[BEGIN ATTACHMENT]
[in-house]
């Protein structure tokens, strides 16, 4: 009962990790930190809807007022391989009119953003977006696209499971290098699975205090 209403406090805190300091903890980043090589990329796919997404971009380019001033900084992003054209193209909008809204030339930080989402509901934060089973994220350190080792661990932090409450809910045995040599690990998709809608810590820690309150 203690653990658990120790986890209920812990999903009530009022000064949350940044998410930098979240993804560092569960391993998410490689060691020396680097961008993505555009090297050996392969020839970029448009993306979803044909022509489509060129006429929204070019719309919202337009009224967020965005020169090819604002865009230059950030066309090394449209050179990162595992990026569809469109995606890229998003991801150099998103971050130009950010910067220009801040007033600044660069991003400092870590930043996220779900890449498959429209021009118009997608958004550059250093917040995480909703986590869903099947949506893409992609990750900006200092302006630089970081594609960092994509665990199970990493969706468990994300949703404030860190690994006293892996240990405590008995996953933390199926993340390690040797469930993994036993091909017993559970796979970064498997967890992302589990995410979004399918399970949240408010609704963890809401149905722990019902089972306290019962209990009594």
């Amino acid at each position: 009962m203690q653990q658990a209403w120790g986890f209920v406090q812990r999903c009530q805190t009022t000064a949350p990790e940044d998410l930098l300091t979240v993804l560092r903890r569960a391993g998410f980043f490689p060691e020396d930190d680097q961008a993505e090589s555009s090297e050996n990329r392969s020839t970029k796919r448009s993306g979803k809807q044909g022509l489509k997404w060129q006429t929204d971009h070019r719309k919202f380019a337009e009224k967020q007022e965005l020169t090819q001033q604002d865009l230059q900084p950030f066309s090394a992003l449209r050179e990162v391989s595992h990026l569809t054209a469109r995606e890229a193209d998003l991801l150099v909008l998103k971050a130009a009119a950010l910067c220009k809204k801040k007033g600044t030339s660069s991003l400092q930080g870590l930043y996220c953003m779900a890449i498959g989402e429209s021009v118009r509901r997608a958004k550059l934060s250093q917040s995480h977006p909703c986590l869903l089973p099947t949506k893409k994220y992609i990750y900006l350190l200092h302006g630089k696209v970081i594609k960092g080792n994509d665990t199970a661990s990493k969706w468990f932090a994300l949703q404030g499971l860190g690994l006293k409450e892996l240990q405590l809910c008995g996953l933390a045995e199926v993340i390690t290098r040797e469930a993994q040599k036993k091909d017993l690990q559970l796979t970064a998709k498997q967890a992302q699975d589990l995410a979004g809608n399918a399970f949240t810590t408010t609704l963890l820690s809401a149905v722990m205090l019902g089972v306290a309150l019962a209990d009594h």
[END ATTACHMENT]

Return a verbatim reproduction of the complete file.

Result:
[in-house]
């Protein structure tokens, strides 16, 4: 009962990790930190809807007022391989009119953003977006696209499971290098699975205090 209403406090805190300091903890980043090589990329796919997404971009380019001033900084992003054209193209909008809204030339930080989402509901934060089973994220350190080792661990932090409450809910045995040599690990998709809608810590820690309150 203690653990658990120790986890209920812990999903009530009022000064949350940044998410930098979240993804560092569960391993998410490689060691020396680097961008993505555009090297050996392969020839970029448009993306979803044909022509489509060129006429929204070019719309919202337009009224967020965005020169090819604002865009230059950030066309090394449209050179990162595992990026569809469109995606890229998003991801150099998103971050130009950010910067220009801040007033600044660069991003400092870590930043996220779900890449498959429209021009118009997608958004550059250093917040995480909703986590869903099947949506893409992609990750900006200092302006630089970081594609960092994509665990199970990493969706468990994300949703404030860190690994006293892996240990405590008995996953933390199926993340390690040797469930993994036993091909017993559970796979970064498997967890992302589990995410979004399918399970949240408010609704963890809401149905722990019902089972306290019962209990009594």
């Amino acid at each position: 009962m203690q653990q658990a209403w120790g986890f209920v406090q812990r999903c009530q805190t009022t000064a949350p990790e940044d998410l930098l300091t979240v993804l560092r903890r569960a391993g998410f980043f490689p060691e020396d930190d680097q961008a993505e090589s555009s090297e050996n990329r392969s020839t970029k796919r448009s993306g979803k809807q044909g022509l489509k997404w060129q006429t929204d971009h070019r719309k919202f380019a337009e009224k967020q007022e965005l020169t090819q001033q604002d865009l230059q900084p950030f066309s090394a992003l449209r050179e990162v391989s595992h990026l569809t054209a469109r995606e890229a193209d998003l991801l150099v909008l998103k971050a130009a009119a950010l910067c220009k809204k801040k007033g600044t030339s660069s991003l400092q930080g870590l930043y996220c953003m779900a890449i498959g989402e429209s021009v118009r509901r997608a958004k550059l934060s250093q917040s995480h977006p909703c986590l869903l089973p099947t949506k893409k994220y992609i990750y900006l350190l200092h302006g630089k696209v970081i594609k960092g080792n994509d665990t199970a661990s990493k969706w468990f932090a994300l949703q404030g499971l860190g690994l006293k409450e892996l240990q405590l809910c008995g996953l933390a045995e199926v993340i390690t290098r040797e469930a993994q040599k036993k091909d017993l690990q559970l796979t970064a998709k498997q967890a992302q699975d589990l995410a979004g809608n399918a399970f949240t810590t408010t609704l963890l820690s809401a149905v722990m205090l019902g089972v306290a309150l019962a209990d009594h």